Minister focuses on trade and the environment

European Union – Foreign trade/CETA/Mercosur – Interview given by M. Jean-Baptiste Lemoyne, Minister of State attached to the Minister for Europe and Foreign Affairs, to Le Monde.fr

Paris, 2 July 2019

Q. – Why does France want to ratify CETA?

THE MINISTER – Because that trade agreement between the European Union and Canada promises many opportunities for our businesses and industries. And as the French President pledged during the presidential election campaign, it was subject to an independent assessment before being ratified. The National Assembly will examine it on 17 July. For too long, trade agreements have been negotiated on the quiet, without the public or members of Parliament being fully informed about them. So we’ve changed our approach.

CETA came into force provisionally in September 2017. We therefore increased our exports to Canada by 6.5% in 2018, and France’s trade surplus went from €50 million to €450 million. The assessment by the CEPII [Centre d’Études Prospectives et d’Informations Internationales], an independent research unit, shows that France and the European Union are going to see slightly excess growth, just like Canada. We’ll enjoy increased growth of €780 million a year by 2035.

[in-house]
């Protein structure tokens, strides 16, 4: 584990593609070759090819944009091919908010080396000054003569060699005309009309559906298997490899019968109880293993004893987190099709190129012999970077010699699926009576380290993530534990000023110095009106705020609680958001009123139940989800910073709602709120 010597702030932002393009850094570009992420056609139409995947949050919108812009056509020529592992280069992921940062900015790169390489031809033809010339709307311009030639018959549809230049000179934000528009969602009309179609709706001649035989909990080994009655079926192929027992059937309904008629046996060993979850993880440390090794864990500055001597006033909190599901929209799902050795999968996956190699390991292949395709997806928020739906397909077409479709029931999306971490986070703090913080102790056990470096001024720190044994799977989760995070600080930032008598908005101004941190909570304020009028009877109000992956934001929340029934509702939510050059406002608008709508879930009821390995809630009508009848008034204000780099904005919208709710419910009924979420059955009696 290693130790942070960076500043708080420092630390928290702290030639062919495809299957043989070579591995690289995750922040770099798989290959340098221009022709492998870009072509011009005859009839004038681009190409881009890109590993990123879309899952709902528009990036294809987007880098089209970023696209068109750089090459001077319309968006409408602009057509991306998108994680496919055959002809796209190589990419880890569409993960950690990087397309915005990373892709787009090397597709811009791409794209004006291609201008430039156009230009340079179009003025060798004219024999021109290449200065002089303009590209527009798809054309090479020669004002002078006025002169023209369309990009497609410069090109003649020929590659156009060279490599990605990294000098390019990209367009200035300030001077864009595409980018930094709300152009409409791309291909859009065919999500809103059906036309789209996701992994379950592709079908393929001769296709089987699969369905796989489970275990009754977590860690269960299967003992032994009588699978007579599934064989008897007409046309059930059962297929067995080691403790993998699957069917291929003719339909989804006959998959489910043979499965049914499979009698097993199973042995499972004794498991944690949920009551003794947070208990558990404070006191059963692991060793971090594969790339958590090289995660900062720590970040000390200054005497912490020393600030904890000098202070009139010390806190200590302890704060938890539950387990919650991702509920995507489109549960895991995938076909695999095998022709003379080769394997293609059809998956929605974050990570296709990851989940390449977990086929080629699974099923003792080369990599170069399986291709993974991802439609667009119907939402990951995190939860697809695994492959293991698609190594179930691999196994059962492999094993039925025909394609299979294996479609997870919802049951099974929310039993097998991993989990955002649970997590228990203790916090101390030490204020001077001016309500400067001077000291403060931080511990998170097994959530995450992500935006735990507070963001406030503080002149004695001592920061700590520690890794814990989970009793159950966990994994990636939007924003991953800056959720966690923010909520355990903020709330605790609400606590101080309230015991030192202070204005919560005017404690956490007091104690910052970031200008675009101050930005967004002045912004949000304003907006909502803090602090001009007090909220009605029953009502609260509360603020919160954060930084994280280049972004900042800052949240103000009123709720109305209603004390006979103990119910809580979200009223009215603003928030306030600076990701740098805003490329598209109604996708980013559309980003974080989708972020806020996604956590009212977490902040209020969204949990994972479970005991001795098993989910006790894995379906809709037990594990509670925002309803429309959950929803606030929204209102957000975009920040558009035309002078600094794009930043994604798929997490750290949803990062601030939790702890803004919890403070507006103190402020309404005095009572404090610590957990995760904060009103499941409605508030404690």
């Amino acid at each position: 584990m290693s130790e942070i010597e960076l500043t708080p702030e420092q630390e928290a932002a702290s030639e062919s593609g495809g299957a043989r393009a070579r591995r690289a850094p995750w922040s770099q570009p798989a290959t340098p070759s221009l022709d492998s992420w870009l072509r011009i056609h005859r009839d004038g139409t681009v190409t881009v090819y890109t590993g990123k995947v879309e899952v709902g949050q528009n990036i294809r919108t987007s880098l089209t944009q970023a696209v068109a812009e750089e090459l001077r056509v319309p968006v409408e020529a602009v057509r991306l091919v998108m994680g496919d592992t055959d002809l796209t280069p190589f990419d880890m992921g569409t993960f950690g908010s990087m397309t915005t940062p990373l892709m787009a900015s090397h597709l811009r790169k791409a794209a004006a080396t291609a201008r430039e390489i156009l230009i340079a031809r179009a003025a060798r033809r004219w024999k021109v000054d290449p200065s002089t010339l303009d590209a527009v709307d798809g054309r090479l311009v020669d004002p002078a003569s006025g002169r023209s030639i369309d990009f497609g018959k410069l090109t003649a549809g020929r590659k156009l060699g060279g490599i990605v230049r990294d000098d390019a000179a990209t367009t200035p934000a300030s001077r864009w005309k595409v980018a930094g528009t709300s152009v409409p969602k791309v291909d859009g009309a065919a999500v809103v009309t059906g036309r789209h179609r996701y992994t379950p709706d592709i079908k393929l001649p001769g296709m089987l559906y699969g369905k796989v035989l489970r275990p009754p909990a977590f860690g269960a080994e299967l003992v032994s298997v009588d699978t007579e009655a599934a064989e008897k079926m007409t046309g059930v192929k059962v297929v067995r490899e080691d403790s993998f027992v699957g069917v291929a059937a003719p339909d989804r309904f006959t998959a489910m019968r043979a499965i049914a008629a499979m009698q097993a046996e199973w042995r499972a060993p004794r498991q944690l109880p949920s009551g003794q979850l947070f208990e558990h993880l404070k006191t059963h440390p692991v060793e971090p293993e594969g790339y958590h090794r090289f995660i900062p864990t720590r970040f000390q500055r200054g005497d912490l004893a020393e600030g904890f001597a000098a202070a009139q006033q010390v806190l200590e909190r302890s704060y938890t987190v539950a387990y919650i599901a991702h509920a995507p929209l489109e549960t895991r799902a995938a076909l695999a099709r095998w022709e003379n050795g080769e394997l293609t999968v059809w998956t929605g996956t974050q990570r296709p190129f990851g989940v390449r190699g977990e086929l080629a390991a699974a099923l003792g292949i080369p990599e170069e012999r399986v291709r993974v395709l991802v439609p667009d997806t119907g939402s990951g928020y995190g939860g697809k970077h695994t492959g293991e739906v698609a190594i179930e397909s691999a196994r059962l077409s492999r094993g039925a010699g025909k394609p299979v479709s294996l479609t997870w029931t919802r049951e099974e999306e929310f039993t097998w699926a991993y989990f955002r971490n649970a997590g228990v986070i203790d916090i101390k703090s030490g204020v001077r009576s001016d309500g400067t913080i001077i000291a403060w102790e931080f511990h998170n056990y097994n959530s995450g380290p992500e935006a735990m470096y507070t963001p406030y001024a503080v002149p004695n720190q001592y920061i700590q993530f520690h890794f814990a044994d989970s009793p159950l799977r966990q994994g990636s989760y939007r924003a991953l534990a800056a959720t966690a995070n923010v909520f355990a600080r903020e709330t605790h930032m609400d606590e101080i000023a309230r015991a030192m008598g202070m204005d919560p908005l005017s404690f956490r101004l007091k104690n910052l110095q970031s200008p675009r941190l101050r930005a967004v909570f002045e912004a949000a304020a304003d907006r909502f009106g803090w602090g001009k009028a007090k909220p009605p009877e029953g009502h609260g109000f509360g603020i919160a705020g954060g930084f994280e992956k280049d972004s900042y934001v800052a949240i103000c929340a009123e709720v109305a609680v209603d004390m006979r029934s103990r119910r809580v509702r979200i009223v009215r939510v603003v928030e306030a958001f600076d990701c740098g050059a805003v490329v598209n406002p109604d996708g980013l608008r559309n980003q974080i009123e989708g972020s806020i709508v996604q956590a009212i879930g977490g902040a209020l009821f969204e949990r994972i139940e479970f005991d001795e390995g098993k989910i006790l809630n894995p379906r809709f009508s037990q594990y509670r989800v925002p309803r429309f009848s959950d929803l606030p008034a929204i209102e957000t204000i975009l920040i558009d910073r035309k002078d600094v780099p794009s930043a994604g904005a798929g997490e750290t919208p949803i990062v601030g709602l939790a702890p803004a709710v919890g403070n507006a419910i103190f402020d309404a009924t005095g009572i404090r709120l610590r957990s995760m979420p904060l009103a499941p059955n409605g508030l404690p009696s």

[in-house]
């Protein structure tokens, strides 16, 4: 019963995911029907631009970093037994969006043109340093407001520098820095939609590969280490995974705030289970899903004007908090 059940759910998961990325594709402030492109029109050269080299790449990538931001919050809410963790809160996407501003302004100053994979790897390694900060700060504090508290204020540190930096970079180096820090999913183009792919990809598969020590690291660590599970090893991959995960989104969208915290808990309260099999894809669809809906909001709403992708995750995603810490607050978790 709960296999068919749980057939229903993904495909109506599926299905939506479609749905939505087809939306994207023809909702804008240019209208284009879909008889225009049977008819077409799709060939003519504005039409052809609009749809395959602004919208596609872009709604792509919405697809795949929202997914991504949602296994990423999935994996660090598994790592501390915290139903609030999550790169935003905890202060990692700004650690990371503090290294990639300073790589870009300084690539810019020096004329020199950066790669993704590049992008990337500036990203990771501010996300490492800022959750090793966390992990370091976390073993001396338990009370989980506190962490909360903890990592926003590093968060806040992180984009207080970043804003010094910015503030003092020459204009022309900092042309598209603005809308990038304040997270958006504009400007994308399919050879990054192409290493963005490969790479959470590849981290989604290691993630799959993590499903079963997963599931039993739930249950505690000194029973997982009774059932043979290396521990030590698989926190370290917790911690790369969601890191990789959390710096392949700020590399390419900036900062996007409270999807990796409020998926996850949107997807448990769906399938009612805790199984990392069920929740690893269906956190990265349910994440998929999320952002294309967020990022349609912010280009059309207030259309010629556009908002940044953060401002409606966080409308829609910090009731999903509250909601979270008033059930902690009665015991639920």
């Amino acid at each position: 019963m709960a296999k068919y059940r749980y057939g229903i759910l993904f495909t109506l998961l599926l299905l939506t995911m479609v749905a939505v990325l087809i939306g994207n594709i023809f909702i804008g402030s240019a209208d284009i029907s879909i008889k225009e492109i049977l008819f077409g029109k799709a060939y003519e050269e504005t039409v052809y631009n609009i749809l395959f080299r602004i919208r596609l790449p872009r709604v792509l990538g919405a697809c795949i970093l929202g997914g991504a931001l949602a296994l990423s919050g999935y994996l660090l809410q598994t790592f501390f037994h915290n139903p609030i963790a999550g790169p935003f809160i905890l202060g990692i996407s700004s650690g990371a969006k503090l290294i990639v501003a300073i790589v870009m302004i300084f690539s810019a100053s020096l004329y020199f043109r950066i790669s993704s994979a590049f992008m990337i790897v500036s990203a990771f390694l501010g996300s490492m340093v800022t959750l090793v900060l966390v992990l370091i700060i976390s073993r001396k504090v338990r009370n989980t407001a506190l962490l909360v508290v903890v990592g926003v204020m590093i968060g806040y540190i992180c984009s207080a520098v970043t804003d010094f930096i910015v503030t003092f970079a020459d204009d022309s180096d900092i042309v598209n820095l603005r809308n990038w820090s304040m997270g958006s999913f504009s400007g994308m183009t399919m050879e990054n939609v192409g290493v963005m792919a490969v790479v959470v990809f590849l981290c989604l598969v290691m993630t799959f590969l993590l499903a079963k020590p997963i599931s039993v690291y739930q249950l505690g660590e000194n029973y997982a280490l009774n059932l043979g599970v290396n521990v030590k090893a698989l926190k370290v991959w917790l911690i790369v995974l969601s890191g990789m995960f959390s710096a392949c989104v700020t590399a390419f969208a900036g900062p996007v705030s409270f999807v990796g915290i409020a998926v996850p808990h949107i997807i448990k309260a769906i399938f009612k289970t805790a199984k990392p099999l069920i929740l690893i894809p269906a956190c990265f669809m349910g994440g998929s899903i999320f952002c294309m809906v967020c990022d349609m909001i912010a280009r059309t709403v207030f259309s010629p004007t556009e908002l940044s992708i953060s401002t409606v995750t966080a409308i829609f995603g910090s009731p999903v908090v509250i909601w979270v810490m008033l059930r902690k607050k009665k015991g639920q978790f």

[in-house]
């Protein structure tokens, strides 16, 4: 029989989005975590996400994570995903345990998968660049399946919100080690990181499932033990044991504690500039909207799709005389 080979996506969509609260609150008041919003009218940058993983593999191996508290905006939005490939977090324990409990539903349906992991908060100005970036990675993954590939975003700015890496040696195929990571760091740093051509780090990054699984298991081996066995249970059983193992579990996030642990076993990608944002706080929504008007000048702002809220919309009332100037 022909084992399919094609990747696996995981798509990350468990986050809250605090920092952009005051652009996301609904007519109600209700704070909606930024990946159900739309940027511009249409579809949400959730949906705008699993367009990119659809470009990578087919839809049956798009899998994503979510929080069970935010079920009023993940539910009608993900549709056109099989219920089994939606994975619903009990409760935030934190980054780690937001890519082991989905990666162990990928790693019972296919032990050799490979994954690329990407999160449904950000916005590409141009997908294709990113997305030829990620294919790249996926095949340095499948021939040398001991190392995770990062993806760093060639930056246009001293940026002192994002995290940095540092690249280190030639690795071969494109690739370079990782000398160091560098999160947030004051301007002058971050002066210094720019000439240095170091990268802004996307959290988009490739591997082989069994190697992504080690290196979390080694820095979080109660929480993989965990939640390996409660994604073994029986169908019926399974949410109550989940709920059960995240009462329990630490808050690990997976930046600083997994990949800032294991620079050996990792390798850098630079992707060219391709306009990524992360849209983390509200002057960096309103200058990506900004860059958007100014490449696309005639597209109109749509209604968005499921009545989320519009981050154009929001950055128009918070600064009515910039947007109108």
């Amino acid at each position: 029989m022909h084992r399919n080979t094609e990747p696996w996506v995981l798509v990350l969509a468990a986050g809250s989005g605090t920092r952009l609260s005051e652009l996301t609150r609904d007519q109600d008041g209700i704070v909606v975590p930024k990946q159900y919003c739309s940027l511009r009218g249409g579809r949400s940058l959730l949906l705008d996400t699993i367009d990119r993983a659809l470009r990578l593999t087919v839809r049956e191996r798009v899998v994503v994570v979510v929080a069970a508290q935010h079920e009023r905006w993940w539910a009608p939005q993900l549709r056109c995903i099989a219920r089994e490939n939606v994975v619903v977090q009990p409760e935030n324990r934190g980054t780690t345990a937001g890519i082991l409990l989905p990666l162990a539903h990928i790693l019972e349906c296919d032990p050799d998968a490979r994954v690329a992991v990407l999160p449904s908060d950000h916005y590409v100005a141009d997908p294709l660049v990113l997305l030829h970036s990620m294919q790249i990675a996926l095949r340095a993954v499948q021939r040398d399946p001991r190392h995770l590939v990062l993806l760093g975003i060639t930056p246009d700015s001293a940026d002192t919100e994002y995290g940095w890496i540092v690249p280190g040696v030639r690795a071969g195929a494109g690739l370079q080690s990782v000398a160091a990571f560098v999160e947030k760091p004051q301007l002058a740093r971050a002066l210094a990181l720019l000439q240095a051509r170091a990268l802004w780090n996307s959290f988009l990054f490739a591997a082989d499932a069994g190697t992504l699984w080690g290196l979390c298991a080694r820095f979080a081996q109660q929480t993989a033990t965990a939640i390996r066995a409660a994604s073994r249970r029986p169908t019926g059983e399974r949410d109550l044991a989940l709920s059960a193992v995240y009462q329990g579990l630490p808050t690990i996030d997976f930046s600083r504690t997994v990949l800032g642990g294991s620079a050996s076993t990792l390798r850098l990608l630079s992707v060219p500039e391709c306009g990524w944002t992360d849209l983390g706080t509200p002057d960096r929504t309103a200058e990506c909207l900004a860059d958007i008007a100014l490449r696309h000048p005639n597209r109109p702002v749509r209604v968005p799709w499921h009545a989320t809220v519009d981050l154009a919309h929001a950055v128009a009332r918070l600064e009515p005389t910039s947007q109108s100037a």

Moreover, according to the same study, France’s CO2 emissions are not increasing because of CETA. When he was minister, Nicolas Hulot signed a partnership for the environment and the climate with his Canadian counterpart [Catherine McKenna]. We’ve decided to implement a climate veto which guarantees states sovereignty to legislate on the environment and social issues. No private investors will be able to challenge it. That’s important to specify, because I read that Nicolas Hulot expressed this fear in an article in the Journal du Dimanche on 30 June. It’s unfounded.

Q. – In that same article, Nicolas Hulot calls for CETA to be rejected, specifying that Canada is one of the G20’s poor students in environmental terms…

THE MINISTER – On the contrary, unless we ratify CETA we’ll push the Canadians into the arms of the United States, which has withdrawn from the Paris climate agreement and on which they’re already very dependent. That’s why the trade agreements we aspire to must promote fair trade, with declared social and environmental ambitions.

Nicolas Hulot is France’s most popular politician. When the French listen to you, you have a duty to be stringent and truthful. It’s not acceptable in an article to make assertions that don’t square with reality.

Q. – What are you alluding to exactly?

THE MINISTER – When he says it’ll be possible for animals fed with animal meal to be exported to Europe, that’s not true. The import and consumption of meat produced using animal meal are and remain banned in Europe.

Q. – Has he become a figure of opposition to the government?

THE MINISTER – The President wanted to overcome a number of conservative approaches. In the past two years, on the basis of sometimes different visions, we’ve managed to build an action plan that reconciles ecology and the economy. I’m true to that ambition.